I tried not to lean against anything. Leaning, I Feared, would give the wrong impression. It could seem too casual. Sitting was also not an option. I also did my level best not to make eye contact. This was harder than it sounds. When you are surrounded by people with dentition that resembles broken picket fences and forearms adorned with jail house style tattoos (some apparently made by carving shapes into the skin then pouring India ink into the wound) it's very difficult to look anywhere other than their eyes. Fear causes this.

The name of the bar was “Twisted Sisters.” I'm serious. I wouldn't lie about something this deep. The place was run by two little old ladies with deeply wrinkled faces and Tom Waits voices. When they handed you a mug of beer the obligatory “Here ya' go hon” came in a voice that sounded like it was sculpted by cheap scotch and cigarillos.

The place was peopled by extras from “Hells Angels on Wheels” and every bad prison movie ever made. This woman kept bumping into me. She was medium height, slender, had long brown hair and three teeth. Her face looked a little like it had caught fire and some caring person had tried to put it out with an ax. Every time we collided I apologized nervously and she walked away. From behind she could have been Miss America. I swear.

I was in this dive because my old buddy Murphy had invited me. Murphy's the type of guy who actually enjoys this sort of thing. The fellow is something of an enigma. He looks like he belongs in the back room of a place like Twisted Sisters, but those who know him know of his masters degree and the years he spent teaching at community college. Murphy's a tough guy; did a little stretch in prison and another in the navy. Then he used the GI bill to obtain an education. Now he hangs out in places like this.

Murphy kept buying me beers and trying to get me to talk to the other patrons. I busied myself pretending to be an anthropologist studying some exotic tribe. I didn't belong, but maybe I could learn something.

I had just started on another beer when someone dropped a few coins in the juke box. The music was bad country. To my utter disgust the first song that played was that “I want to stick a boot up your butt” super-patriotic, ultra-jingoist thing by the guy in the Ford truck commercials. The people around me began to sing along loudly.

What the hell? Why would these people, this underclass, this despised minority, feel a kinship with a singer that represents the right wing status quo? Shouldn't these guys be listening to Steppenwolf (or at least Eminem)? Lets face it, the main stream of America doesn't hang out in places like this. In fact, most suburban middle class goons would prefer that these people simply vanish from the planet. So why would the customers at Twisted Sisters get behind this new super nationalism? This was like seeing Jewish kids singing Deutschland Uber Alles, for god's sake.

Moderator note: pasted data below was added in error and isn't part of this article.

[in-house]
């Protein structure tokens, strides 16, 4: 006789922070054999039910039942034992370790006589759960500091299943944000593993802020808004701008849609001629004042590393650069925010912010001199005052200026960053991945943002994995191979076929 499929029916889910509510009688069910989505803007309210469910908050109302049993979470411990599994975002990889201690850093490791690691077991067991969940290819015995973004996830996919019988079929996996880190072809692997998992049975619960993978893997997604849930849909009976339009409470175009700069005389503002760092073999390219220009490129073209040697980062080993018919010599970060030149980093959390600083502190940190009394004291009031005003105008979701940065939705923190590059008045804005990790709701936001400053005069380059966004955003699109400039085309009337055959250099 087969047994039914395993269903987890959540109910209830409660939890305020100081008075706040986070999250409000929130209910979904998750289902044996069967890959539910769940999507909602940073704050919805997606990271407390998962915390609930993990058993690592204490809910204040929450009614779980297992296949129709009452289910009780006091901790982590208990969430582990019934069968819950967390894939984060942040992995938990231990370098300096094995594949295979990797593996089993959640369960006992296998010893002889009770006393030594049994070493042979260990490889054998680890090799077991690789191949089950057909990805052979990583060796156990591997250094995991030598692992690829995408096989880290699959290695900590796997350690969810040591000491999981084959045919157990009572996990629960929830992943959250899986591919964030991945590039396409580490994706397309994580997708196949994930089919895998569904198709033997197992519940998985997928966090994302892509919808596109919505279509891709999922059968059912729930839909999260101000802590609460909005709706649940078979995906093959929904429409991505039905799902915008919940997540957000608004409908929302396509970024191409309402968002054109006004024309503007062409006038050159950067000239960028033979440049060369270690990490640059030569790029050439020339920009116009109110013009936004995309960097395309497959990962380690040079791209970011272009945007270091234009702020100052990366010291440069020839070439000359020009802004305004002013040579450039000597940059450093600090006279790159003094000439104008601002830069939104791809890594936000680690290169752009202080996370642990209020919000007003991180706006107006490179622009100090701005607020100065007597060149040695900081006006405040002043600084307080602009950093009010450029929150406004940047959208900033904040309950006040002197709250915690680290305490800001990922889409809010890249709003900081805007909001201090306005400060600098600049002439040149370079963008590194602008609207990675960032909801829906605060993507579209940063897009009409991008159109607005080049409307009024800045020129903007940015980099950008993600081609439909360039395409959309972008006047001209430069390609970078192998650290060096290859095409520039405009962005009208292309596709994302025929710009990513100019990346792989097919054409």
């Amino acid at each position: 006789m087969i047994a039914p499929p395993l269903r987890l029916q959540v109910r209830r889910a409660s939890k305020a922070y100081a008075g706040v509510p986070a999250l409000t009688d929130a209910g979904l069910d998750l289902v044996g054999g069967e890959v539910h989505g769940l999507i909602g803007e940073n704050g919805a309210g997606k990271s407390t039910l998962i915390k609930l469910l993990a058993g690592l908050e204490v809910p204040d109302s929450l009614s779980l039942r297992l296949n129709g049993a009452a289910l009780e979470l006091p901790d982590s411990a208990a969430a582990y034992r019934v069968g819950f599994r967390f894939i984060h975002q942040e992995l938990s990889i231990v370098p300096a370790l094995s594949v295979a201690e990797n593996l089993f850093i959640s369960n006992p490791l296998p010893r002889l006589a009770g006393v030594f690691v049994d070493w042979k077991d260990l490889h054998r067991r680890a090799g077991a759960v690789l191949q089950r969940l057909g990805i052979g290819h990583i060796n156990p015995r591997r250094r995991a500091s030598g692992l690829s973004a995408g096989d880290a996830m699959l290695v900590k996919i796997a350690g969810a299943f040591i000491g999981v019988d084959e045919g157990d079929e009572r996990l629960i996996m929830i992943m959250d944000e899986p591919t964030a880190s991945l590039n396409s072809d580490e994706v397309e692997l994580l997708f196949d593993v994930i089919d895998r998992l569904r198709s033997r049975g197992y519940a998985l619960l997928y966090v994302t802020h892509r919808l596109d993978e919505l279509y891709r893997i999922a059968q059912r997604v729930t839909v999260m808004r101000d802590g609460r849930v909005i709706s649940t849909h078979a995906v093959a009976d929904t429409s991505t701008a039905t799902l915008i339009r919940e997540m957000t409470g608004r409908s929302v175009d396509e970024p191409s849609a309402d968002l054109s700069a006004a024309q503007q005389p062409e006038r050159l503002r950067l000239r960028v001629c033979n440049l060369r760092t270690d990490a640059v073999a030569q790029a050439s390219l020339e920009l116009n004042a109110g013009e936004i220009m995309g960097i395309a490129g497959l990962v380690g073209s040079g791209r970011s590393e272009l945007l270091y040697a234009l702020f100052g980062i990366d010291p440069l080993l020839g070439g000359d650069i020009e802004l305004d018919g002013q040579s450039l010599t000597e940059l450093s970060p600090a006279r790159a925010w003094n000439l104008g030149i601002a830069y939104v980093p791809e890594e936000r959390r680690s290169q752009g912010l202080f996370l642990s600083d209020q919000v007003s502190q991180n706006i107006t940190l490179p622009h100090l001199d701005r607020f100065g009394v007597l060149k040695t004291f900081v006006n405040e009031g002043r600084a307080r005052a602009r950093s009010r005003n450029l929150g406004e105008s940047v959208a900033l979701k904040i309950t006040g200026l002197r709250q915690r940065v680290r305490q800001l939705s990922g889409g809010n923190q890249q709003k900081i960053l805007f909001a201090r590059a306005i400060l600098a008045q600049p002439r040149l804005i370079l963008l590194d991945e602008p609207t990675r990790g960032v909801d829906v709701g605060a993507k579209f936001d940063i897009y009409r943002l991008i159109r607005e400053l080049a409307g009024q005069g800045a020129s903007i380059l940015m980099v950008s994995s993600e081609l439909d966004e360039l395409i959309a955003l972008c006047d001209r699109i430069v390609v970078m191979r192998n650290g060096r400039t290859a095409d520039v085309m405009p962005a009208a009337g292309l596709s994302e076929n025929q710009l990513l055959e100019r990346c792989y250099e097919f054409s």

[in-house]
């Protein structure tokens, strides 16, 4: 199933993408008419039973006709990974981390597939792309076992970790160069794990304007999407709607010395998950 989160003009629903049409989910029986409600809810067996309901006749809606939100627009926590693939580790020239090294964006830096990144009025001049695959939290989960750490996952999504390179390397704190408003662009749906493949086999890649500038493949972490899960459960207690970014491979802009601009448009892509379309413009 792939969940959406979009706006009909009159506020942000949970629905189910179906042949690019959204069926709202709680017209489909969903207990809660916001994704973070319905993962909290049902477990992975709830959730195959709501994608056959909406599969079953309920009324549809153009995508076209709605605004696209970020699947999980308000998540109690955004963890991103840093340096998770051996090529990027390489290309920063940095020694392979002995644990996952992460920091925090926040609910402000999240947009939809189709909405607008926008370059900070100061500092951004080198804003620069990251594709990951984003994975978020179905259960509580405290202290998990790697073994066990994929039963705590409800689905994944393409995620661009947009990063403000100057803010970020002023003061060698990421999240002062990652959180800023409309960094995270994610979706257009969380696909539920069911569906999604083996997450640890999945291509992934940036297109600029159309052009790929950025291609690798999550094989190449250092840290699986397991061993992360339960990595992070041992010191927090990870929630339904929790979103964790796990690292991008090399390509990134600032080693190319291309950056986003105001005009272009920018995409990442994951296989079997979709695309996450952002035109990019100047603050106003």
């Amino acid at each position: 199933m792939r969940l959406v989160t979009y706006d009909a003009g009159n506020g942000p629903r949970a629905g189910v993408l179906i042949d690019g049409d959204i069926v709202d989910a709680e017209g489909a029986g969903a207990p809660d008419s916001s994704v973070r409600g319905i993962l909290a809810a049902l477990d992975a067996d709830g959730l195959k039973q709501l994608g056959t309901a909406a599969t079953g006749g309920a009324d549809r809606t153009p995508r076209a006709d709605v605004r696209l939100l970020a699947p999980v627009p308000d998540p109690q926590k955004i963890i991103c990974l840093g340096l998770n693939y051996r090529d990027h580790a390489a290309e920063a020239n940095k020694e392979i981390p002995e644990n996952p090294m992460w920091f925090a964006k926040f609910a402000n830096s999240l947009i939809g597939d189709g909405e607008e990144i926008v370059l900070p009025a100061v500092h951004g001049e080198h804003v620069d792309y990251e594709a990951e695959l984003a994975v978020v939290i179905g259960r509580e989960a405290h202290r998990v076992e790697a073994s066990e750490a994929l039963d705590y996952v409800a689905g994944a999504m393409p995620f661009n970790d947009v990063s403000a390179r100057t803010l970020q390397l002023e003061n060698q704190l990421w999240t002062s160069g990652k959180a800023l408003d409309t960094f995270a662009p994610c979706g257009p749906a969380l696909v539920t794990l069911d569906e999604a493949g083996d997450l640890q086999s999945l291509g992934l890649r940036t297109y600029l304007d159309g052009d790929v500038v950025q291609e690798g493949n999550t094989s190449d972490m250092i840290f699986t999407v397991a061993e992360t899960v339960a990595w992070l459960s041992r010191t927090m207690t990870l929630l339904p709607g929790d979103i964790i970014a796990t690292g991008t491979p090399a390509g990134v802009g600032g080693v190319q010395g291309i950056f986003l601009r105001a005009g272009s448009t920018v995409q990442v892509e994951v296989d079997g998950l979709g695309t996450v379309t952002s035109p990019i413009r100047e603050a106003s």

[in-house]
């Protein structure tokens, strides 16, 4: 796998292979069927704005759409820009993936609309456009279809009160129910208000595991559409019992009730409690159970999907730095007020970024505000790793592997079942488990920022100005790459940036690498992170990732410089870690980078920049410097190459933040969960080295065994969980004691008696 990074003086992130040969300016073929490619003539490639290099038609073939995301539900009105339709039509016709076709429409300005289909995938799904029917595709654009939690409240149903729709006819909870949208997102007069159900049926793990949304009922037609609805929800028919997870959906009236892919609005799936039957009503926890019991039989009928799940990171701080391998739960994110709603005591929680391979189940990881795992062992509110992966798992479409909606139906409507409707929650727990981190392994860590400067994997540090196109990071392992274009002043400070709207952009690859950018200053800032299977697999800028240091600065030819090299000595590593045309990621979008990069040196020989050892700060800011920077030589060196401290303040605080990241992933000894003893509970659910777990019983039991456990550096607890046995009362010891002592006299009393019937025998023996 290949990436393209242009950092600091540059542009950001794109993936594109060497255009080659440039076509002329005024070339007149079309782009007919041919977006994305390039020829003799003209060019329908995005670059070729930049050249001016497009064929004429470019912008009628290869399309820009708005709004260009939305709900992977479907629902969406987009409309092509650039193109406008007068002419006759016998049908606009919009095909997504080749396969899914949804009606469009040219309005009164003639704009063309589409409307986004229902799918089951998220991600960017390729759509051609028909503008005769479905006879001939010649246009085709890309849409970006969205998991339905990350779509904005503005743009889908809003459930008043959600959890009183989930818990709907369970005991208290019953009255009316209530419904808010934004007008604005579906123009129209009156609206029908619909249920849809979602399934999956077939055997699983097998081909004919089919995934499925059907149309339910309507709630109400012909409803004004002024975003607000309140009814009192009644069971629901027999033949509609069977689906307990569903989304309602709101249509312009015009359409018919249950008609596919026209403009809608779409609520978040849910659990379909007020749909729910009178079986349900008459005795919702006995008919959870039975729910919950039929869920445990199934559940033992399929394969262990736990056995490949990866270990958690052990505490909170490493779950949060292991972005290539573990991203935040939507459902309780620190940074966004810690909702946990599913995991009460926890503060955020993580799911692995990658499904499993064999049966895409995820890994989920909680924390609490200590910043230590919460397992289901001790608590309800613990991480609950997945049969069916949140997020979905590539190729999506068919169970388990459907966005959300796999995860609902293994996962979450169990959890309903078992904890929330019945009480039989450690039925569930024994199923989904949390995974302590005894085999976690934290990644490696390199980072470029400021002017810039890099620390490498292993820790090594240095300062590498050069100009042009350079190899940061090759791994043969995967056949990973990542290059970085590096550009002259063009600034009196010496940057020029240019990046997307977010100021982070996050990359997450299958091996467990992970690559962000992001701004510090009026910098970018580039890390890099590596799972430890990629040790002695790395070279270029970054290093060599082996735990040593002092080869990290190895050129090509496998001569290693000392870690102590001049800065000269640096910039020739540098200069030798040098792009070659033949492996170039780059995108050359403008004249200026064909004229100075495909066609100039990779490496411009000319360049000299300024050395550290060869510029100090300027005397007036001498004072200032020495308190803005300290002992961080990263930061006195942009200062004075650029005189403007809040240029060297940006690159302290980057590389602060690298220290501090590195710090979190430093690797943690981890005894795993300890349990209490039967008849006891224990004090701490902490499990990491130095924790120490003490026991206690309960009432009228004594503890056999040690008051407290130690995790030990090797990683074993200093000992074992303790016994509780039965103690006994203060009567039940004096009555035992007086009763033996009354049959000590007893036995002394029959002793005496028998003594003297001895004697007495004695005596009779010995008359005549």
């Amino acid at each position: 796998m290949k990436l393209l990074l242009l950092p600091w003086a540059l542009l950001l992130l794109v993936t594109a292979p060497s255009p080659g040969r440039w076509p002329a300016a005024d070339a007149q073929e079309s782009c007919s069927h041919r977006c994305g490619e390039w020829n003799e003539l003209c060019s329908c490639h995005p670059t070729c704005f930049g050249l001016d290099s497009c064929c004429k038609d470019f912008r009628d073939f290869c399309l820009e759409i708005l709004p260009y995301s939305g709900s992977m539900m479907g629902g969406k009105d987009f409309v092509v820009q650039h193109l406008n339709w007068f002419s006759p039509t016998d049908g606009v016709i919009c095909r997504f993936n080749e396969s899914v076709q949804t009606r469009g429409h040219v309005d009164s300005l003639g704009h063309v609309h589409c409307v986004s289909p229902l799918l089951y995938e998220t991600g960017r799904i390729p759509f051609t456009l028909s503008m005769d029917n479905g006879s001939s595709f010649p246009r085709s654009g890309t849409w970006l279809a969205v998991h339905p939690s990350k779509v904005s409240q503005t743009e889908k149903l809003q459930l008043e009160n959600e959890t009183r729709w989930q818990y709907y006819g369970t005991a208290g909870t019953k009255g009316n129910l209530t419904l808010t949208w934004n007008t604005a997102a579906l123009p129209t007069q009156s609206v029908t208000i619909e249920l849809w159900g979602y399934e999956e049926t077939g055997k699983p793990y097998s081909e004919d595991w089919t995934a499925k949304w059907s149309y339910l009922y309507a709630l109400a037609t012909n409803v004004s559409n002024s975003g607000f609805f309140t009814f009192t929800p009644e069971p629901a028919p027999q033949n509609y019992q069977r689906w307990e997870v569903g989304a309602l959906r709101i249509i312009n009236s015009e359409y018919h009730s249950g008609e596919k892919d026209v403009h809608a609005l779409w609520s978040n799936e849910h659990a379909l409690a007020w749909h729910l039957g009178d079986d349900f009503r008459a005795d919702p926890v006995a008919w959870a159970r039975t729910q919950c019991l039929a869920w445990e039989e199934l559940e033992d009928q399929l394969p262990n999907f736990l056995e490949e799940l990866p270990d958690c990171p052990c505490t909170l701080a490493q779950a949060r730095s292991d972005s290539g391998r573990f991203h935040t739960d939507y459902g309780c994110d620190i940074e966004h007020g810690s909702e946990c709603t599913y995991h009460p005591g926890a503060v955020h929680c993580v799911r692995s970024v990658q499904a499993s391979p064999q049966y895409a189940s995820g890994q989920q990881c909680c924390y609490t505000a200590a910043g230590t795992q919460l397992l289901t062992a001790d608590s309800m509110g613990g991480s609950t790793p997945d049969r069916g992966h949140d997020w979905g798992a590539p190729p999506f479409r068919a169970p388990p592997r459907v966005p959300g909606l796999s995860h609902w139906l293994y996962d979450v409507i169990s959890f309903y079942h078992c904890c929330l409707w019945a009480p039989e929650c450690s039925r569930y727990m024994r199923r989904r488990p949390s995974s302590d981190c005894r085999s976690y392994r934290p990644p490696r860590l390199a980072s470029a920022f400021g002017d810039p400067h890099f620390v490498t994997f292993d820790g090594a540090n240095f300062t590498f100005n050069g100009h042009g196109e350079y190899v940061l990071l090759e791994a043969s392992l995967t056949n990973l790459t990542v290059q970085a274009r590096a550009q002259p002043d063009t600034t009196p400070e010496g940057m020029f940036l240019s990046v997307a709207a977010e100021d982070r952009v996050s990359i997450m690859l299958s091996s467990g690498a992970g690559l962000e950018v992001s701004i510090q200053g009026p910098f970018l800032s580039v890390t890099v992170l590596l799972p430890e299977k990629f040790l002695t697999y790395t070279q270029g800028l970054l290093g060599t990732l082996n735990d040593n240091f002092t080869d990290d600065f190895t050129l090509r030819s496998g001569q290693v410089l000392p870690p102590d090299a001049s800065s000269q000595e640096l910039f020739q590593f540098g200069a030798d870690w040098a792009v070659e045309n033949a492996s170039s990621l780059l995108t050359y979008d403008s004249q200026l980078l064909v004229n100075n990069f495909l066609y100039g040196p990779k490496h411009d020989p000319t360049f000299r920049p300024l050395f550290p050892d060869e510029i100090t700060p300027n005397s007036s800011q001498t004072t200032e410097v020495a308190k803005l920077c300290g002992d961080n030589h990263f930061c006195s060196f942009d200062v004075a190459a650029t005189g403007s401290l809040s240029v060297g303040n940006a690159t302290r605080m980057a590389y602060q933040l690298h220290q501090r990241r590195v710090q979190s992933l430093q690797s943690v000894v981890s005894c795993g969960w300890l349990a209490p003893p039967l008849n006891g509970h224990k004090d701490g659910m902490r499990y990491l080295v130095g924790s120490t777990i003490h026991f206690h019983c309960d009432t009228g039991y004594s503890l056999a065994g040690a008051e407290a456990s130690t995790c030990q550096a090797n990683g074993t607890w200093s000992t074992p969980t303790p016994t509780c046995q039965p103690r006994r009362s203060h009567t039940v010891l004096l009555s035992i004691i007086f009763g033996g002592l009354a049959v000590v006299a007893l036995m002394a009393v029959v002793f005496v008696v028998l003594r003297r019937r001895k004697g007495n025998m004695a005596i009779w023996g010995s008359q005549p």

I decided to conduct a little experiment. I sauntered (or tried to saunter, it's hard to truly saunter when you fear that you could be shivved at any moment, or worse: have your glasses broken) to the juke box and looked over the selections. I was hoping for Randy Newman or Bruce Cockburn or maybe even the Dead Kennedys. No such luck. Then I saw it. A CD by The Dixie Chicks. I dropped my money and chose four songs by the Dixters (I can't bear to type “Dixie Chicks” more than once… Damn. I just did it twice). Then I went back to my spot near Murphy and waited.

When my songs started I half expected a riot to begin. I thought that if these folks loved that Ford truck guy they might revolt at the musical stylings of those un-American girls. That didn't happen. After the first few bars someone started to sing along. Then a second voice joined in. Then a third. After a minute or so everyone in the place was singing along with these traitors with the same fervor and joy they had exhibited in response to that earlier song.

I quickly came to a startling conclusion: people will sing along to anything. The content of the song doesn't matter. Politics simply don't enter into it. People are really singing along to the melody, or the bass line or something. What the words actually mean is immaterial.

A little later I waved my hand around in front of my face to clear some of the smoke and give myself a line of sight. I drained my beer and told Murphy that I had to bail. He slapped me on the back and headed toward the old scarred pool table. As I walked out into the sunlight I was thinking that I'd never have to see the inside of that place again.


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